Nobel Winners Fo and Dylan Pass in the Night
They are a matched pair, Bob Dylan in Oslo for the Nobel Prize, and Dario Fo, who already had a Nobel Prize, on his way to the Great Beyond for a reunion with Franca Rame.
Dylan and Fo, a couple of troublemakers. Dylan upset the establishment with his macaw singing voice and his confrontational lyrics; Fo upset entire nations with his anarchic words.
Which one of them wrote, “Something is happening, but you don’t know what it is, do you, Signore Rossi?”
My wife saw Rame, a true survivor, on stage in London a few decades ago, performing a short Fo play about a woman locked in her apartment by her husband, wearing a shortie negligee, ironing endlessly. It was an allegory.
After that, we cheered when the United States lifted a 15-year ban on Fo and Rame for their political views. (What, you think Trump invented this stuff?) They were heroes to us for thumbing their noses at convention, and hardship.
Dylan was more accessible here in the Stati Uniti, honking on his harmonica, rasping into the microphone, an outsider.
I have never met Dylan, exactly, but I annoyed the heck out of him in 1974 when I covered the great tour by him and The Band. Dylan did not do interviews but Bill Graham, the great promoter, slipped me into a highly secure sound check in an empty Madison Square Garden. I mean, even ushers and security people had to wait outside. But I was crouched down behind a chair, observing Zim as he checked out the acoustics and the lighting, uneventfully, as I described in my early space-holder story.
That evening, the joint was throbbing, like when Clyde and Willis were at their best. Dylan came out on stage and in a rare aside to the audience, he rasped it was “An honnuh to be here.” Wow! Dylan speaks!
That night, after a knockout show, Dylan was back in his hotel suite, perusing the early edition of the Times. He reached for the phone and called David Geffen, the uber-promoter, in Europe, to report: He Had Been Observed.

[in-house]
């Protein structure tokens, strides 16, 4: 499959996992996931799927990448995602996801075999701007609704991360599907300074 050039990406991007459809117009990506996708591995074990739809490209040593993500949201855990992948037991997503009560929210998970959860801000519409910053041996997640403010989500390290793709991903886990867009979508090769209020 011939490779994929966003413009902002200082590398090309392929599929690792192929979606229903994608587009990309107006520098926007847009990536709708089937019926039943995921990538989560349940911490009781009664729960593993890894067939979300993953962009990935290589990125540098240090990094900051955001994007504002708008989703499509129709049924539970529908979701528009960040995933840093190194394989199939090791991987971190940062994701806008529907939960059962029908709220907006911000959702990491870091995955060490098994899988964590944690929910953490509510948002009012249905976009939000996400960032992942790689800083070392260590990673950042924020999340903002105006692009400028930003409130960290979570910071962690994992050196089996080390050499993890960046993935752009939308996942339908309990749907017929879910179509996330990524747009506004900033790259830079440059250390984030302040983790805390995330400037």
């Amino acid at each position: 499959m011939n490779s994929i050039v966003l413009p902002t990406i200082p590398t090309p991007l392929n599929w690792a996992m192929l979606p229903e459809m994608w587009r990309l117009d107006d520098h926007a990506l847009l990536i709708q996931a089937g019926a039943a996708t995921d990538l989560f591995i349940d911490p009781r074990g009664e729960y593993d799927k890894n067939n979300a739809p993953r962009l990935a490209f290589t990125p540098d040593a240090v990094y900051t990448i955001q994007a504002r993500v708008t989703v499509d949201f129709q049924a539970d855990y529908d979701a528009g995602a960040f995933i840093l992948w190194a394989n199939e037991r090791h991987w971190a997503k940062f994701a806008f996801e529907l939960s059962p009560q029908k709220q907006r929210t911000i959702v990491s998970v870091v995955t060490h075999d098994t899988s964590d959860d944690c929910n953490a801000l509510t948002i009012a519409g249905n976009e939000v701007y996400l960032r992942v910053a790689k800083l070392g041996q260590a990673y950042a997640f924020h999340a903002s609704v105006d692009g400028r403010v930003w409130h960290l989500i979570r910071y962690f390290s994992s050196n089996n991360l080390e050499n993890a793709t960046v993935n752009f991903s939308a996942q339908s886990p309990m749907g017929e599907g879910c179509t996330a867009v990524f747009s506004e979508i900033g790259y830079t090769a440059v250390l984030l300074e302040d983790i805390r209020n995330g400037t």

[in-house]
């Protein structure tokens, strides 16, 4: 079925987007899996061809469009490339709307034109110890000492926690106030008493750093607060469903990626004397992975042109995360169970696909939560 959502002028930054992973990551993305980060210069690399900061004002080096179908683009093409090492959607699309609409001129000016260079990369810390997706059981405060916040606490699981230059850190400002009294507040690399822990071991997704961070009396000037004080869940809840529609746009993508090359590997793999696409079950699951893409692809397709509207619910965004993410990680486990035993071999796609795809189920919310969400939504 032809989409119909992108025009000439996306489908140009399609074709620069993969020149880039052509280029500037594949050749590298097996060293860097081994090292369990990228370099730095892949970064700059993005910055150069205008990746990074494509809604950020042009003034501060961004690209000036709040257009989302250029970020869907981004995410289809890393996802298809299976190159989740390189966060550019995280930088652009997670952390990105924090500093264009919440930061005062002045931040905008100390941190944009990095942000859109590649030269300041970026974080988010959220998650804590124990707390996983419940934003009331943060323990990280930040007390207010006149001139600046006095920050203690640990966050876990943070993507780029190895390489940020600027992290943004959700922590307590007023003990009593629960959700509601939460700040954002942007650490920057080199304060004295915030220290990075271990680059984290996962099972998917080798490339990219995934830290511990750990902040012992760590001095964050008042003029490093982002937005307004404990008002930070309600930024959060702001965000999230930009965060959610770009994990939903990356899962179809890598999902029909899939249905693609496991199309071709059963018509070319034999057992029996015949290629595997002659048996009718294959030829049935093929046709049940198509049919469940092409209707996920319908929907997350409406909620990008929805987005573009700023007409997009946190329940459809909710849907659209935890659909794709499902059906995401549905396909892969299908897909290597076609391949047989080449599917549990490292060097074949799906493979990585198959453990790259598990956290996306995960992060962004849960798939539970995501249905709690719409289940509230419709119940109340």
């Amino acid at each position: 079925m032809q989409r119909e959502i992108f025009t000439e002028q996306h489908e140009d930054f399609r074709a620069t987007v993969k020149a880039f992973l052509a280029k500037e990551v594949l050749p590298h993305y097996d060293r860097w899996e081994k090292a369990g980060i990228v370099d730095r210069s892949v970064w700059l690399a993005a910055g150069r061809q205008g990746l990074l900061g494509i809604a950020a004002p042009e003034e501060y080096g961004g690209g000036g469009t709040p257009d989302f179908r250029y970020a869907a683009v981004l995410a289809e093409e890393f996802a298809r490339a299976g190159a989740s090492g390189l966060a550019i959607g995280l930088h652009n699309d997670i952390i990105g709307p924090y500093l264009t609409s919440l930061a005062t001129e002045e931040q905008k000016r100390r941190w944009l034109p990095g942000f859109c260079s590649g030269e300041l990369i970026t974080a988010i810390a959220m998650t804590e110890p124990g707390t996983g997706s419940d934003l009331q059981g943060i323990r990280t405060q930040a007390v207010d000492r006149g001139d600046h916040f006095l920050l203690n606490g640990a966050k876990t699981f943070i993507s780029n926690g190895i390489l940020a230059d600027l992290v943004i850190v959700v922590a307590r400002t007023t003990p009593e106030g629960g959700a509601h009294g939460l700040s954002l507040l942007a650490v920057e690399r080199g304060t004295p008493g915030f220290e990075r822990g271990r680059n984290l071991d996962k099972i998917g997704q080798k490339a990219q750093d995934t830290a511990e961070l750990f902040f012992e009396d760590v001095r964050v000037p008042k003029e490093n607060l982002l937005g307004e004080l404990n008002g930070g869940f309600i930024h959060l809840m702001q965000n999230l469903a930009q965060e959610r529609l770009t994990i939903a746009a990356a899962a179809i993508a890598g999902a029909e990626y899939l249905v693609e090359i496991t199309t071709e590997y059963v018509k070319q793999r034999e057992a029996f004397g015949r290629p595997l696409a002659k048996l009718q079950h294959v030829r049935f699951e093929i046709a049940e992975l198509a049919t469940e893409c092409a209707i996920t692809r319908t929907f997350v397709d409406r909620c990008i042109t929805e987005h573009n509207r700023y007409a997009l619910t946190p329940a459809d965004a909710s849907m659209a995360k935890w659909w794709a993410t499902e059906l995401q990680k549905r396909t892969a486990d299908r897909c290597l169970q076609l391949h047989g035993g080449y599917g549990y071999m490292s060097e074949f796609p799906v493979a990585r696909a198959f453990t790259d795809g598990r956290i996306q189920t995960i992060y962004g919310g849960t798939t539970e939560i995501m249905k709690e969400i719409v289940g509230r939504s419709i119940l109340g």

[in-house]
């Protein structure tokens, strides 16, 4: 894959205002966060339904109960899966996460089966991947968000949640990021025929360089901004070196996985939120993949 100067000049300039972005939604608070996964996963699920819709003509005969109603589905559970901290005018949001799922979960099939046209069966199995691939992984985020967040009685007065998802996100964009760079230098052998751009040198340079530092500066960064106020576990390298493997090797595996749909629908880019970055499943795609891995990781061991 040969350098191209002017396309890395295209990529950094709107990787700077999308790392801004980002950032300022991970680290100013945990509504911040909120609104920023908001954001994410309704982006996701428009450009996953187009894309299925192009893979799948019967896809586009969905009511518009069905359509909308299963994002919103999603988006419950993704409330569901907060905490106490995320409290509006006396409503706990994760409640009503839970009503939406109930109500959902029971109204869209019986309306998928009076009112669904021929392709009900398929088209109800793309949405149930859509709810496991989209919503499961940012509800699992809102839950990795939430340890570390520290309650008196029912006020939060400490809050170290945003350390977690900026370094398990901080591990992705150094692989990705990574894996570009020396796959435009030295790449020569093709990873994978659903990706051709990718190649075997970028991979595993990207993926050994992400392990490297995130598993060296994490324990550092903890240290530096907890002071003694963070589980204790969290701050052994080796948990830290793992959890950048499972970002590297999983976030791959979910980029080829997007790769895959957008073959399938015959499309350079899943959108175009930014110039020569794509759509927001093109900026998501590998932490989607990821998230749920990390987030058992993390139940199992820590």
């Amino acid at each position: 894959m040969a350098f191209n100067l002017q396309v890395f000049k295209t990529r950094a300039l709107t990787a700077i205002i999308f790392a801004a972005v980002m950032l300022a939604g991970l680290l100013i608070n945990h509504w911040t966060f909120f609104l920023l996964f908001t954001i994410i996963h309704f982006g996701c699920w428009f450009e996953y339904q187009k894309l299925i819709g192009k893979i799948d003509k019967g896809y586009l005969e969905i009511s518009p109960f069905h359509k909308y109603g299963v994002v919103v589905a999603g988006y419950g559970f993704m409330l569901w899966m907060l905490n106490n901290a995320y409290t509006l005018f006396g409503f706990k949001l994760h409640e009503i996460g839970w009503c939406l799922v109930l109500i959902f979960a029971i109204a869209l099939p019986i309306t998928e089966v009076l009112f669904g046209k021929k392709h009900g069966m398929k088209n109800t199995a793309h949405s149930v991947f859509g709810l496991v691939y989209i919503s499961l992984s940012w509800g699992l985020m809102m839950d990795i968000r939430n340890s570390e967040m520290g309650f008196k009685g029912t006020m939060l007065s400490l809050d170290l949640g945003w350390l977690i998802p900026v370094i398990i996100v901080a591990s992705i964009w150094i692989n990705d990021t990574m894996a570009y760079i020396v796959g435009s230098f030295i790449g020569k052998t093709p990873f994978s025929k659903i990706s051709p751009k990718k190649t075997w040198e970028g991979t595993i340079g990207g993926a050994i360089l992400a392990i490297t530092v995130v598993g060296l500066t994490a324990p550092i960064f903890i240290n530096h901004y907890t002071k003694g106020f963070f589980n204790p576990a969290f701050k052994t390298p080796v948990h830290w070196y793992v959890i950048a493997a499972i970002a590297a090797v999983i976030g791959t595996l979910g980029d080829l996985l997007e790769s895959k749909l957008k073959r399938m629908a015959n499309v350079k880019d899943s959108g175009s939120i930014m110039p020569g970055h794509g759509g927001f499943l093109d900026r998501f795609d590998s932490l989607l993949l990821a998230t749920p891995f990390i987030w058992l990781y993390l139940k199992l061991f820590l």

Dylan was so mad that the next day Graham sidled up to me and said he had to tell them that I sneaked in there on my own. Absolutely, Bill, I said.
I’ve always been proud that an innocuous little early story could spur Dylan into phone rage.
Now he is a Nobel winner, deservedly, for all the songs he gave us.
The best description Dylan was written by Joan Baez in Diamonds and Rust,” describing their love affair between “the unwashed phenomenon” and “the Madonna” who was his for free.
One of the most romantic sentences in pop music:
“Speaking strictly for me
We both could have died then and there.”
Then Baez sums up her vision of Dylan:
“Now you're telling me
You're not nostalgic
Then give me another word for it
You who are so good with words
And at keeping things vague
Because I need some of that vagueness now
It's all come back too clearly
Yes I loved you dearly
And if you're offering me diamonds and rust
I've already paid.”
Dylan and Baez, matched in their temporary way. I like to think of Fo and Rame, performing again.
10/13/2016 09:10:28 pm
Nice piece. I am a big Dylan fan but have nothing to add to the vast body of great critical and fan appreciations. Hopefully my dad will show up and post something because he and my mom had a bit of a front row seat at the beginning.
10/14/2016 09:40:04 am
Hi, Josh. Waiting to hear from Alan on this one.
10/14/2016 09:32:19 am
Apropos of Bob Dylan and Dario Fo:
10/14/2016 09:46:53 am
Bruce, thanks. We have a long history of heads-in-sand.
10/14/2016 09:50:23 am
I've always regarded Dylan, Simon, Woody G as poets writing in the grandest meter....song. The Nobel folks have validated that idea. Fo at least co-writes in that famous Italian hand language so I could understand a bit of it!
10/14/2016 01:56:46 pm
10/14/2016 10:41:36 am
Brian, thanks. I agree with a lot of what you say, but in Brazil, Lula and Dilma both fell way short of claims of change. As often happens with revolution. Dare I say Cuba? I get leery when I hear revolution. But shaking things up? That's what Dylan and Fo do.
10/14/2016 02:48:22 pm
George, revolutions are rough, but can have a silver lining. I don't know the condition of the streets you grew up with in Queens, but when I grew up in New Jersey, I was pleased to read an old letter by Leon Trotsky to the American people in which he had promised:
10/14/2016 03:24:17 pm
Brian: my parents walked on 168 st. Queens In front of the Newhouse Cossacks. GV
10/14/2016 03:52:13 pm
11/30/2016 05:07:28 am
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From the great Maureen Dowd:
As I write this, I’m in a deserted newsroom in The Times’s D.C. office. After working at home for two years during Covid, I was elated to get back, so I could wander around and pick up the latest scoop.
But in the last year, there has been only a smattering of people whenever I’m here, with row upon row of empty desks. Sometimes a larger group gets lured in for a meeting with a platter of bagels."
--- Dowd writes about the lost world of journalists clustered in newsrooms at all hours, smoking, drinking, gossipping, making phone calls, typing, editing.
"Putting out the paper," we called it.
Much more than nostalgia.